The importance of 'awareness' for understanding fetal pain

David J. Mellora, Tamara J. Diesch, Alistair J. Gunn, Laura Bennet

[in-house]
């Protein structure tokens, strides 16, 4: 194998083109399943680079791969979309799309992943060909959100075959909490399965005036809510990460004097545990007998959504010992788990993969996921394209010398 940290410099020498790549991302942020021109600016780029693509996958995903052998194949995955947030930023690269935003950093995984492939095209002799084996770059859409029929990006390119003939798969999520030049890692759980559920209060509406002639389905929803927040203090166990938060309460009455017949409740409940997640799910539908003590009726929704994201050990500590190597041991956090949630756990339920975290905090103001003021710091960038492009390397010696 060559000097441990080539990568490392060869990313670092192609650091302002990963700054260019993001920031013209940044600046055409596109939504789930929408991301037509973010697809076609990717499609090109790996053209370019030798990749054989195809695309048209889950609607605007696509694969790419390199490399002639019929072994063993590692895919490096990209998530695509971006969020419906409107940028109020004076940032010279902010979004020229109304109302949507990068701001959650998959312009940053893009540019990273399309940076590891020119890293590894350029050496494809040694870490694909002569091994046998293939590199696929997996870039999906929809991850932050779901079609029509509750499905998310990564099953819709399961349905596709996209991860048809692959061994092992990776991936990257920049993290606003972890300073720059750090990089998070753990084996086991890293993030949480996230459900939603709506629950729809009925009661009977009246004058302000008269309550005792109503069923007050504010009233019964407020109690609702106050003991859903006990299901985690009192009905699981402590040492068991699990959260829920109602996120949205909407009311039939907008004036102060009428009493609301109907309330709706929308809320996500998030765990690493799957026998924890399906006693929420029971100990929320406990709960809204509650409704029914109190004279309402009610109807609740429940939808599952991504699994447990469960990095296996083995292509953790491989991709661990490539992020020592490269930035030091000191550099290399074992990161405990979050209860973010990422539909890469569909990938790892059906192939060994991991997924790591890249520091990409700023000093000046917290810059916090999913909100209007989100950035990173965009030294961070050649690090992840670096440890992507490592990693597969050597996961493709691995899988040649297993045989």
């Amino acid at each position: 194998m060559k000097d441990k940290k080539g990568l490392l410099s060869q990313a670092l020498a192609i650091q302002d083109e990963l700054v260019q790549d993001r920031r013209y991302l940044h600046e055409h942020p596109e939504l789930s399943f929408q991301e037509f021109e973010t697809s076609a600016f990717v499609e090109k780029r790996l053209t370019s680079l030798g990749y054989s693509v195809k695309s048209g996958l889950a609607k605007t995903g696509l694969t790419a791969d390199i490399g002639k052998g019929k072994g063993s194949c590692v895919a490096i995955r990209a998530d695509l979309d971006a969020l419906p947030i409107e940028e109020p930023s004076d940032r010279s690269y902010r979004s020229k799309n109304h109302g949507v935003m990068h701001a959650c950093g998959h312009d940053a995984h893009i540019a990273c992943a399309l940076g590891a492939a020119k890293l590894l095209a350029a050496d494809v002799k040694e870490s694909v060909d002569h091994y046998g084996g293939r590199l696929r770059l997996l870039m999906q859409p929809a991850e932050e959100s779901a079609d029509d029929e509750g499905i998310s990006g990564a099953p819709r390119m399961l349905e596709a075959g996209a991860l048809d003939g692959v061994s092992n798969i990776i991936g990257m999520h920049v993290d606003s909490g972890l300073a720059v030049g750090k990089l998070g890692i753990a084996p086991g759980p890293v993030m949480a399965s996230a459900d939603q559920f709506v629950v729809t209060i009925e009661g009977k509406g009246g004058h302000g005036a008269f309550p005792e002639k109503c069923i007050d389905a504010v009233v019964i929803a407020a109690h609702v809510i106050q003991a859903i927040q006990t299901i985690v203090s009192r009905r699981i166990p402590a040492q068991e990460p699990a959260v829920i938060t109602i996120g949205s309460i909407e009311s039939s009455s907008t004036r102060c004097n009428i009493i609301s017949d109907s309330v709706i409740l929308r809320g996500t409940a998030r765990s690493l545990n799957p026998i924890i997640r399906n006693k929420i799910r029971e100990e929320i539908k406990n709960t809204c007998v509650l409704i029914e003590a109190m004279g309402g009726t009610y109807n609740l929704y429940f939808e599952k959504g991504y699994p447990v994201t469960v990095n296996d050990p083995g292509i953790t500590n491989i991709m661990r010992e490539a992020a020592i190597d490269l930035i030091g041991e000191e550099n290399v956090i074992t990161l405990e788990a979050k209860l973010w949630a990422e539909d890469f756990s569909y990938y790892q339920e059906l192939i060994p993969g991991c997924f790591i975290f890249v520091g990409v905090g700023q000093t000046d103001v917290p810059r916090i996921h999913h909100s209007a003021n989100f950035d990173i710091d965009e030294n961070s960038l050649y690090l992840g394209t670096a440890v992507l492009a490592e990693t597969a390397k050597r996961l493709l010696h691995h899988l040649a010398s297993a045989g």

Our understanding of when the fetus can experience pain has been largely shaped by neuroanatomy. However, completion of the cortical nociceptive connections just after mid-gestation is only one part of the story. In addition to critically reviewing evidence for whether the fetus is ever awake or aware, and thus able to truly experience pain, we examine the role of endogenous neuroinhibitors, such as adenosine and pregnanolone, produced within the feto-placental unit that contribute to fetal sleep states, and thus mediate suppression of fetal awareness. The uncritical view that the nature of presumed fetal pain perception can be assessed by reference to the prematurely born infant is challenged. Rigorously controlled studies of invasive procedures and analgesia in the fetus are required to clarify the impact of fetal nociception on postnatal pain sensitivity and neural development, and the potential benefits or harm of using analgesia in this unique setting.

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